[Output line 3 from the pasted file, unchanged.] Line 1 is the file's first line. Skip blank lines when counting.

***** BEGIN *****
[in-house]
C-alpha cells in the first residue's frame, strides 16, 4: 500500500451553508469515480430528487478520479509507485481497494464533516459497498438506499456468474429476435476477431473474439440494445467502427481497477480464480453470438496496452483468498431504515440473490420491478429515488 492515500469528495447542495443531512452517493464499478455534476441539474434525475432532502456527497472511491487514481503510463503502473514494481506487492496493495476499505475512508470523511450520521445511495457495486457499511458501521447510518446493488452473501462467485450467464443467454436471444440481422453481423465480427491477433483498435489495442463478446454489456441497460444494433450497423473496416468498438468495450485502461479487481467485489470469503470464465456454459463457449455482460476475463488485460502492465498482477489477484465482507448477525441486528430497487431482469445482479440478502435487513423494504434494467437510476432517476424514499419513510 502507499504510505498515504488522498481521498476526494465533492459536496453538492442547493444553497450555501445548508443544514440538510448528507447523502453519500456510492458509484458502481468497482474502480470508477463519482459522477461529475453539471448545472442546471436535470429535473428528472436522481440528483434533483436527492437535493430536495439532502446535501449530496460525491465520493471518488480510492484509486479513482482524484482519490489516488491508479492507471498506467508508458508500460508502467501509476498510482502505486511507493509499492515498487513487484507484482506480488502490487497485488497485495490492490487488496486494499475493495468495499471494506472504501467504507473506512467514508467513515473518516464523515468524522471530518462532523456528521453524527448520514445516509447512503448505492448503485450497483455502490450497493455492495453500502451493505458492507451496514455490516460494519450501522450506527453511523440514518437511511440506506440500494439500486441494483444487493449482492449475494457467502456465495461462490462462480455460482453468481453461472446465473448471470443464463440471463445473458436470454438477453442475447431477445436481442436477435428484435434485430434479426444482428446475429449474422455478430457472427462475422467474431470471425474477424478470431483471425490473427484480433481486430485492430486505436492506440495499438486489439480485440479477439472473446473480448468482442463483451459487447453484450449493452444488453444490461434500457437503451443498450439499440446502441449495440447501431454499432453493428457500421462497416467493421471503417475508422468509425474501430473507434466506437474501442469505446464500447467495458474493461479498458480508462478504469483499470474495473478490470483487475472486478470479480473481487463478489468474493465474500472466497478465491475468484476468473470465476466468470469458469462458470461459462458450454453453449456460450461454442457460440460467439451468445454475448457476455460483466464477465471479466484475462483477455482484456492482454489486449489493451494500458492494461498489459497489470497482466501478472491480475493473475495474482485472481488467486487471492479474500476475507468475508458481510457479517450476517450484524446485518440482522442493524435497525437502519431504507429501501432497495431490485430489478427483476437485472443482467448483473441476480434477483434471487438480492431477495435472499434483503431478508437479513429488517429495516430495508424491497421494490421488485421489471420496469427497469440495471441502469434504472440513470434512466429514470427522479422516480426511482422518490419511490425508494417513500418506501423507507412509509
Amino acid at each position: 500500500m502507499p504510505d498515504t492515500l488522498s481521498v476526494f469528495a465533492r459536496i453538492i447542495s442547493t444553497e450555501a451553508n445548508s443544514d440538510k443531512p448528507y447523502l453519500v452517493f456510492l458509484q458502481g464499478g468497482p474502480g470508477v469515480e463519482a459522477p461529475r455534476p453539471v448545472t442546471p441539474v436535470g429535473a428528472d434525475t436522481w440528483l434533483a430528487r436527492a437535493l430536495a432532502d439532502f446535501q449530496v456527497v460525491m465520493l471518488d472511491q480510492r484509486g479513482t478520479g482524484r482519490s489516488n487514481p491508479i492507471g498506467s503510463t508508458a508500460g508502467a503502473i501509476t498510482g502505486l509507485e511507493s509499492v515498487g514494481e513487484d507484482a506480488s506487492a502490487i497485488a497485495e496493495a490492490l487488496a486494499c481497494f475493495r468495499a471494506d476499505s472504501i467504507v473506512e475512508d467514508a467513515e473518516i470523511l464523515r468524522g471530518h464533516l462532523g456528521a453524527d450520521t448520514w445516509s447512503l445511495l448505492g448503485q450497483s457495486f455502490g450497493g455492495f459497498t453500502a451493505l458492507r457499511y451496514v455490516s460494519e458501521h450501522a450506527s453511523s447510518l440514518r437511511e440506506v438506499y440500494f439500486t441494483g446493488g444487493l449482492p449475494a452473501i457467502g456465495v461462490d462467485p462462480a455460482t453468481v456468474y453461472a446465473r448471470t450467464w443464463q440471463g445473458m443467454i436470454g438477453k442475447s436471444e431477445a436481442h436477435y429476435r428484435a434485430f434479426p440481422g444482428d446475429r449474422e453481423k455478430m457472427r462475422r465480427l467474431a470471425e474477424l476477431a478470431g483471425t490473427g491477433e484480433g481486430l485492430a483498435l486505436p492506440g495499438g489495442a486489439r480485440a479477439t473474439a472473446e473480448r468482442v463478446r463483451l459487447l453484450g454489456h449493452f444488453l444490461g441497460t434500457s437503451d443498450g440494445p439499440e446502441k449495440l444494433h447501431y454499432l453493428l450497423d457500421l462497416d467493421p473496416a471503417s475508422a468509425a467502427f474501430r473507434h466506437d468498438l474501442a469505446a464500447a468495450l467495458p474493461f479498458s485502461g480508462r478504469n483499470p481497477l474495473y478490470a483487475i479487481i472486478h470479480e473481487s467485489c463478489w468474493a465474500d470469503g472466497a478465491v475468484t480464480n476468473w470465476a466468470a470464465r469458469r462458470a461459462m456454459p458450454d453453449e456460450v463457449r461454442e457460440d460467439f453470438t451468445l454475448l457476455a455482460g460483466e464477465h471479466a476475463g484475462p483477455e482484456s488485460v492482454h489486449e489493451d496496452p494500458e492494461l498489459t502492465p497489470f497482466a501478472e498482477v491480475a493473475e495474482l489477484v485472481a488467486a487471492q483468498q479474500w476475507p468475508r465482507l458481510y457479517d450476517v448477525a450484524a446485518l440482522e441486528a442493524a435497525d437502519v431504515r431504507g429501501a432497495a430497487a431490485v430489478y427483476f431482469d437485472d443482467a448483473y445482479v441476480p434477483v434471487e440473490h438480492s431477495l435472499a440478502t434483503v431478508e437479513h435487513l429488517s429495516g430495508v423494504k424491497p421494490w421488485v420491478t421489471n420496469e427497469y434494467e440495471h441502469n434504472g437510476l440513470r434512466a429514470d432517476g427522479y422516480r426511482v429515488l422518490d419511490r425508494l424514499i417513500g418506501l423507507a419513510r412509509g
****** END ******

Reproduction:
Amino acid at each position: 500500500m502507499p504510505d498515504t492515500l488522498s481521498v476526494f469528495a465533492r459536496i453538492i447542495s442547493t444553497e450555501a451553508n445548508s443544514d440538510k443531512p448528507y447523502l453519500v452517493f456510492l458509484q458502481g464499478g468497482p474502480g470508477v469515480e463519482a459522477p461529475r455534476p453539471v448545472t442546471p441539474v436535470g429535473a428528472d434525475t436522481w440528483l434533483a430528487r436527492a437535493l430536495a432532502d439532502f446535501q449530496v456527497v460525491m465520493l471518488d472511491q480510492r484509486g479513482t478520479g482524484r482519490s489516488n487514481p491508479i492507471g498506467s503510463t508508458a508500460g508502467a503502473i501509476t498510482g502505486l509507485e511507493s509499492v515498487g514494481e513487484d507484482a506480488s506487492a502490487i497485488a497485495e496493495a490492490l487488496a486494499c481497494f475493495r468495499a471494506d476499505s472504501i467504507v473506512e475512508d467514508a467513515e473518516i470523511l464523515r468524522g471530518h464533516l462532523g456528521a453524527d450520521t448520514w445516509s447512503l445511495l448505492g448503485q450497483s457495486f455502490g450497493g455492495f459497498t453500502a451493505l458492507r457499511y451496514v455490516s460494519e458501521h450501522a450506527s453511523s447510518l440514518r437511511e440506506v438506499y440500494f439500486t441494483g446493488g444487493l449482492p449475494a452473501i457467502g456465495v461462490d462467485p462462480a455460482t453468481v456468474y453461472a446465473r448471470t450467464w443464463q440471463g445473458m443467454i436470454g438477453k442475447s436471444e431477445a436481442h436477435y429476435r428484435a434485430f434479426p440481422g444482428d446475429r449474422e453481423k455478430m457472427r462475422r465480427l467474431a470471425e474477424l476477431a478470431g483471425t490473427g491477433e484480433g481486430l485492430a483498435l486505436p492506440g495499438g489495442a486489439r480485440a479477439t473474439a472473446e473480448r468482442v463478446r463483451l459487447l453484450g454489456h449493452f444488453l444490461g441497460t434500457s437503451d443498450g440494445p439499440e446502441k449495440l444494433h447501431y454499432l453493428l450497423d457500421l462497416d467493421p473496416a471503417s475508422a468509425a467502427f474501430r473507434h466506437d468498438l474501442a469505446a464500447a468495450l467495458p474493461f479498458s485502461g480508462r478504469n483499470p481497477l474495473y478490470a483487475i479487481i472486478h470479480e473481487s467485489c463478489w468474493a465474500d470469503g472466497a478465491v475468484t480464480n476468473w470465476a466468470a470464465r469458469r462458470a461459462m456454459p458450454d453453449e456460450v463457449r461454442e457460440d460467439f453470438t451468445l454475448l457476455a455482460g460483466e464477465h471479466a476475463g484475462p483477455e482484456s488485460v492482454h489486449e489493451d496496452p494500458e492494461l498489459t502492465p497489470f497482466a501478472e498482477v491480475a493473475e495474482l489477484v485472481a488467486a487471492q483468498q479474500w476475507p468475508r465482507l458481510y457479517d450476517v448477525a450484524a446485518l440482522e441486528a442493524a435497525d437502519v431504515r431504507g429501501a432497495a430497487a431490485v430489478y427483476f431482469d437485472d443482467a448483473y445482479v441476480p434477483v434471487e440473490h438480492s431477495l435472499a440478502t434483503v431478508e437479513h435487513l429488517s429495516g430495508v423494504k424491497p421494490w421488485v420491478t421489471n420496469e427497469y434494467e440495471h441502469n434504472g437510476l440513470r434512466a429514470d432517476g427522479y422516480r426511482v429515488l422518490d419511490r425508494l424514499i417513500g418506501l423507507a419513510r412509509g